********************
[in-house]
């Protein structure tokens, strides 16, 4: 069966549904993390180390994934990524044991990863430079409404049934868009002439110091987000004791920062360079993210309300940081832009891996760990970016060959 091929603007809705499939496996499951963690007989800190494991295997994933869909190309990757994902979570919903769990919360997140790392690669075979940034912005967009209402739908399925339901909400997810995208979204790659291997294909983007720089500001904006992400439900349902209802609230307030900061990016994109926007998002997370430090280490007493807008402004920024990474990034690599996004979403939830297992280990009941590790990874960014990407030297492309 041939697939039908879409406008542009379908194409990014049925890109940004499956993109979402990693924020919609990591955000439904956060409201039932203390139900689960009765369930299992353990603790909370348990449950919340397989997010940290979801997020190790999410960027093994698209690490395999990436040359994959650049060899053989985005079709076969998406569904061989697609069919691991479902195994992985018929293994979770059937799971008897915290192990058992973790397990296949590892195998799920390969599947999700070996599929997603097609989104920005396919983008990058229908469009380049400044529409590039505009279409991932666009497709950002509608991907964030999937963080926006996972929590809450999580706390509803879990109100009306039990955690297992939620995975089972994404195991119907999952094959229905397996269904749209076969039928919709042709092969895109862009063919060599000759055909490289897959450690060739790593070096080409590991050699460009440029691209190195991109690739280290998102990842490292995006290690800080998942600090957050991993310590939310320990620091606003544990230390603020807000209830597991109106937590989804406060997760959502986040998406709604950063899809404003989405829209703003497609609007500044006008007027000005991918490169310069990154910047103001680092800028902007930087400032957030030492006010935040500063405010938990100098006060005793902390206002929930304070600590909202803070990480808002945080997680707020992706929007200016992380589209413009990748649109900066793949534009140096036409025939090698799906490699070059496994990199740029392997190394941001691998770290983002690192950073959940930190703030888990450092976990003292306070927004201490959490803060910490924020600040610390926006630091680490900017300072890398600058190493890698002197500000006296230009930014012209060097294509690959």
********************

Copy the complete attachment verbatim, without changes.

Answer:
[in-house]
């Protein structure tokens, strides 16, 4: 069966549904993390180390994934990524044991990863430079409404049934868009002439110091987000004791920062360079993210309300940081832009891996760990970016060959 091929603007809705499939496996499951963690007989800190494991295997994933869909190309990757994902979570919903769990919360997140790392690669075979940034912005967009209402739908399925339901909400997810995208979204790659291997294909983007720089500001904006992400439900349902209802609230307030900061990016994109926007998002997370430090280490007493807008402004920024990474990034690599996004979403939830297992280990009941590790990874960014990407030297492309 041939697939039908879409406008542009379908194409990014049925890109940004499956993109979402990693924020919609990591955000439904956060409201039932203390139900689960009765369930299992353990603790909370348990449950919340397989997010940290979801997020190790999410960027093994698209690490395999990436040359994959650049060899053989985005079709076969998406569904061989697609069919691991479902195994992985018929293994979770059937799971008897915290192990058992973790397990296949590892195998799920390969599947999700070996599929997603097609989104920005396919983008990058229908469009380049400044529409590039505009279409991932666009497709950002509608991907964030999937963080926006996972929590809450999580706390509803879990109100009306039990955690297992939620995975089972994404195991119907999952094959229905397996269904749209076969039928919709042709092969895109862009063919060599000759055909490289897959450690060739790593070096080409590991050699460009440029691209190195991109690739280290998102990842490292995006290690800080998942600090957050991993310590939310320990620091606003544990230390603020807000209830597991109106937590989804406060997760959502986040998406709604950063899809404003989405829209703003497609609007500044006008007027000005991918490169310069990154910047103001680092800028902007930087400032957030030492006010935040500063405010938990100098006060005793902390206002929930304070600590909202803070990480808002945080997680707020992706929007200016992380589209413009990748649109900066793949534009140096036409025939090698799906490699070059496994990199740029392997190394941001691998770290983002690192950073959940930190703030888990450092976990003292306070927004201490959490803060910490924020600040610390926006630091680490900017300072890398600058190493890698002197500000006296230009930014012209060097294509690959």